You Are Your Watershed
A watershed is the area of land that captures, soaks up, and channels water towards increasingly large bodies of water. We think about watersheds as wetlands, streams, creeks, lakes, and rivers but they’re also forests, trees, soils, animals, and you.
You are 60% watershed – you’re a small pond capturing water from the environment – a small pond with legs. From this perspective, a 150-pound person walking hill is 90-pounds of water flowing against gravity.
Eating Beyond Our Watersheds
Each day, a few litres of watershed passes through your body via foods and liquids you consume – even bread is 40% water.
Much of our food is imported from distant watersheds – the banana I ate for breakfast, as an example, was 74% Ecuadorian water. In fact, in 2013, Ecuador smuggled 4.11 millions tonnes of water disguised as 5.55 million tonnes of bananas out of its local watersheds.
Here are some numbers that I managed to dig up:
Wheat – 12% water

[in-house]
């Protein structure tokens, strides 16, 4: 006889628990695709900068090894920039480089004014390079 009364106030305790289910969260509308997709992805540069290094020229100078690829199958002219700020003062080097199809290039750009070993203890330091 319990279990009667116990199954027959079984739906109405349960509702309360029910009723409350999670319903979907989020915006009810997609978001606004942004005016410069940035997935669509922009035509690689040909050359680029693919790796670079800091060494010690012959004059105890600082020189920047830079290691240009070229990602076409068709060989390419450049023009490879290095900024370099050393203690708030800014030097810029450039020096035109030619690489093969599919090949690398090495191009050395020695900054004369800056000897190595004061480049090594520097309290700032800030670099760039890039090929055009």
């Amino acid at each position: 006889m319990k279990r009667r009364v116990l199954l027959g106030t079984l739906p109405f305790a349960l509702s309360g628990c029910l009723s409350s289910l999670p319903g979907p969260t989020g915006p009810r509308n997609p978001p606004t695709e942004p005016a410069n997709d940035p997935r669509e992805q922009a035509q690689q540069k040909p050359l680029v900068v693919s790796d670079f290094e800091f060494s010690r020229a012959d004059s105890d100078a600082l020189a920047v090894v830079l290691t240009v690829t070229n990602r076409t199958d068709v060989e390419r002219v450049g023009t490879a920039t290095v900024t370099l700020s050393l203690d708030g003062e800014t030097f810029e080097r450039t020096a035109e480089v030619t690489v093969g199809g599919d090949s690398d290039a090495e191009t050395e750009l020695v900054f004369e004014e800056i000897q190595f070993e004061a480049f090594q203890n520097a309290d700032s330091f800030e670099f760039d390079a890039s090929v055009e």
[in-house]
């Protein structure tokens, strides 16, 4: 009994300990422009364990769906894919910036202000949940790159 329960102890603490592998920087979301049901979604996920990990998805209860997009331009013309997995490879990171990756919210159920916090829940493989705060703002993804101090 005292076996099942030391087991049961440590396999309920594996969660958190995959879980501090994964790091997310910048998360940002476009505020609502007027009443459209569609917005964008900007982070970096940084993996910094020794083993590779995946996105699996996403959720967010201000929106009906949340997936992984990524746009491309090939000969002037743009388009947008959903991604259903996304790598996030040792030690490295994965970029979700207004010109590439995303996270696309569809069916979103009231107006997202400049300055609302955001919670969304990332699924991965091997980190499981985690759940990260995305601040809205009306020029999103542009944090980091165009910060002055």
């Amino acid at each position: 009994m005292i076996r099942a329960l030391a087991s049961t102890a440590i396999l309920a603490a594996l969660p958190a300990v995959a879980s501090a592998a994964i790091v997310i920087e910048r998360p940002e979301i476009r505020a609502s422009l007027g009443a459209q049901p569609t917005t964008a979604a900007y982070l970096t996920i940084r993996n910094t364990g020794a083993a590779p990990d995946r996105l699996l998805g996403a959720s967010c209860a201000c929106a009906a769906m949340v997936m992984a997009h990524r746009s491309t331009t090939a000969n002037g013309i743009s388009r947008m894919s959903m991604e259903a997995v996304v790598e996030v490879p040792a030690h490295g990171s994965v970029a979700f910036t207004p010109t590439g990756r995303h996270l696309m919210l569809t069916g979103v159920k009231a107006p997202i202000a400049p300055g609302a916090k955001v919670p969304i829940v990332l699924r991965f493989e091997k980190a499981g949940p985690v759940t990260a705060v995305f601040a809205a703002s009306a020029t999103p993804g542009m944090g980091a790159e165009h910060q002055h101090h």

Meat & Eggs – 75% water
Milk – 87% water
Fruits and Vegetables – 80 to 96% water
Honey – 18% water
Exporting food between watersheds has an ecological impact. Globally, patterns of trade could be seen as wholesale changes to weather and rainfall patterns – causing rivers to dry up. California, a state prone to droughts, exported over 378 billions litres of water to China for cattle feed. If you consider all of the food it exports, especially fruits and vegetables, one could argue that California’s main export is water.
Watershed As Foodshed
A foodshed is a geographical area in which food is produced and consumed. So here’s my question – since the food you consume is mostly water, might a watershed diet be a useful way to think about local a desired local foodsheds? How closely should your watershed and foodshed align? As a geological feature, it’s less arbitrary than political borders or imaginary circles drawn concentrically around your kitchen (see 100 Mile Diet).
In truth, I’m not entirely sure what a watershed diet might look like. I’m not even sure that I could tell you what my watershed produces – probably not a lot of bananas. What would a watershed meal look like?Could it even be done? How would it change seasonally? If anything, it brings up more questions.
If 60% of me is North Saskatchewan Watershed, how does that change my relationship to the North Saskatchewan River? To the wetlands, ponds, lakes, forests, and animals I share it with?
If food was produced low in the watershed (downstream) and consumed high in the watershed (upstream) would the height of the river increase? – essentially giving us more water to grow more food?